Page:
For the last 10 years at least we have been consistently told that embryonic stem cells are the greatest and even the only hope for cell based therapies and cures. This is what voters were promised when they approved spending billions of State dollars on cloning/ESC research in California and amended the Constitution in Missouri to protect the right of scientists to create, clone and destroy human embryos for scientific research. So what does embryologist James Thompson, who isolated the first ESCs, think about the belief that ESC research will one day lead to cell based therapies and cures? In a Q and A with Forbes he says:
I do think there will be some niches where transplantation is important, but I think people are grossly underestimating how hard it is going to be for most diseases. I think there is some low-hanging fruit people can go after, but for things like neurological disease, it’s just so hard to get things reconnected. It’s so much better to understand why cells are dying and to prevent it…
It just captures the imagination, the whole idea that you could just make a new part, and it is very seductive
In other words, it’s really just a fantasy.
And there you have it, folks. Another researcher comes out admitting that research using human embryos isn’t likely to yield the dramatic cures that have been promised for the better part of the last 10 years.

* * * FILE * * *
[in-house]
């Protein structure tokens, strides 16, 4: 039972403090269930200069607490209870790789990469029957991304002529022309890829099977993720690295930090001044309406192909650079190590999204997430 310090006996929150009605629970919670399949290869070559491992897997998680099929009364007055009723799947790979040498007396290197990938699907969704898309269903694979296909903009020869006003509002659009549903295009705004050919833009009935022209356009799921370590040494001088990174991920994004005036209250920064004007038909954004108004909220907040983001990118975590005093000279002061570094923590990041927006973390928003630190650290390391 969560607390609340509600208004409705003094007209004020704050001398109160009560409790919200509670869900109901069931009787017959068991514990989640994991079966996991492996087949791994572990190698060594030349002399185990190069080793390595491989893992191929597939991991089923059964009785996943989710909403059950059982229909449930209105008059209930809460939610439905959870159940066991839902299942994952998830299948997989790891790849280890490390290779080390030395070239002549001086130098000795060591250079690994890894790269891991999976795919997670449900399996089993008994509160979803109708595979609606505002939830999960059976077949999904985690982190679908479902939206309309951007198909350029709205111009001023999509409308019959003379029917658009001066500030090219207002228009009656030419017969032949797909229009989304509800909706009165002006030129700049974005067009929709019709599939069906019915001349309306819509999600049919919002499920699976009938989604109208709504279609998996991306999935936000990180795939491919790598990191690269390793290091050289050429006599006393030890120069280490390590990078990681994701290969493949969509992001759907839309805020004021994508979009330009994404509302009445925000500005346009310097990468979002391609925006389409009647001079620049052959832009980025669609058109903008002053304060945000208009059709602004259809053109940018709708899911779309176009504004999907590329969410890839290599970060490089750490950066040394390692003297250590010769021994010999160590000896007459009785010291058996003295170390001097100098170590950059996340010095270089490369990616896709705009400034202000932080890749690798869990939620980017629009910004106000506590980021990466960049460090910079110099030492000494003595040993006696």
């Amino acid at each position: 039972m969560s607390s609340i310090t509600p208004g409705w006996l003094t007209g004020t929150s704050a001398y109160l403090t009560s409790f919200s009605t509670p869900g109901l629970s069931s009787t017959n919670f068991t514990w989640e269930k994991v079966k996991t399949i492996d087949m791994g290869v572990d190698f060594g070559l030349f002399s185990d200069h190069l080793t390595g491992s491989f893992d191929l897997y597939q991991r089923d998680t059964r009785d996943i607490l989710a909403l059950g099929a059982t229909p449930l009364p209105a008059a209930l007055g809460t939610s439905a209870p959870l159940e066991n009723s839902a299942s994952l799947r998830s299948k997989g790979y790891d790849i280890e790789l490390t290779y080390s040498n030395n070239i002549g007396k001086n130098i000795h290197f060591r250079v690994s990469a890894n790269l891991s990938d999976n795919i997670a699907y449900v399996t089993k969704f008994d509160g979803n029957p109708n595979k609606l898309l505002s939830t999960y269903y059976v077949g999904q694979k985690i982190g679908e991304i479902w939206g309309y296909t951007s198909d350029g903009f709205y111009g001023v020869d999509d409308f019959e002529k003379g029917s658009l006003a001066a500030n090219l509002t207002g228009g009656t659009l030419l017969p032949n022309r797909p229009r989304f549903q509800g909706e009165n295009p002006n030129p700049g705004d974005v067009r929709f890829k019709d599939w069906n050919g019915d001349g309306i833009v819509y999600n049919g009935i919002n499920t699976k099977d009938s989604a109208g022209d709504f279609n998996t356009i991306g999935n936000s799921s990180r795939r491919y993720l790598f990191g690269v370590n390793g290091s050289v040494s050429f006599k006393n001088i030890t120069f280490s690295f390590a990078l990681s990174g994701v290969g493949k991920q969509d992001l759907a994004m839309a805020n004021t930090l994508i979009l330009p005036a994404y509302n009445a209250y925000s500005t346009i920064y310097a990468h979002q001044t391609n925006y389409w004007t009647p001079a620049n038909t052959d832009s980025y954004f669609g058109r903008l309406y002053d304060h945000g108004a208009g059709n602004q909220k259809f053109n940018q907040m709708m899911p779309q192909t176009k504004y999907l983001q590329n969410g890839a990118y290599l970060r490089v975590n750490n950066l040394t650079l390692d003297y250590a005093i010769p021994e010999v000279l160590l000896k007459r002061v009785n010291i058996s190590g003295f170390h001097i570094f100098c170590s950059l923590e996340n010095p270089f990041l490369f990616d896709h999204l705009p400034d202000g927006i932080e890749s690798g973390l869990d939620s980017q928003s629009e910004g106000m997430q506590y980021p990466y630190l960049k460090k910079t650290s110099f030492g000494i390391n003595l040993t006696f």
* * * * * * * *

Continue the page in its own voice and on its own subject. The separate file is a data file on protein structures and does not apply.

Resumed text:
But, if it’s not going to lead to transplantation therapies and cures as we’ve all been promised, then what is the real future and promise of ESC research?
I really believe personally that the value of these cells is not in transplantation. It’s hard to predict the future, but my guess is 20 years from now if you look backwards, 90% of the value of these cells will be in things that don’t make the front pages. It will be things like drug screening, which is kind of boring, but it does get drugs to market that are safer and faster…
These cells suddenly give us access to all the bits of the human body we’ve never had access to. That’s going to lead to understanding why certain cells are dying, and more traditional therapies are likely to prevent them from dying. Parkinson’s, if you can diagnose somebody early in the course of that disease and arrest it, that’s as good as a cure. And that I think is fairly probable.
So instead of using human embryos as crops for harvesting stem cells, Thompson suggests that they’ll be used more effectively as human guinea pigs for drug testing and monitoring the early development different diseases. I suspect this was the intent of such research all along, they just needed a better marketing strategy for promoting the use of human embryos for research and CURES! CURES! CURES! proved to be more effective at winning the public over than just drug testing. Neither end, however, justifies the use of human life as an instrument of scientific experimentation.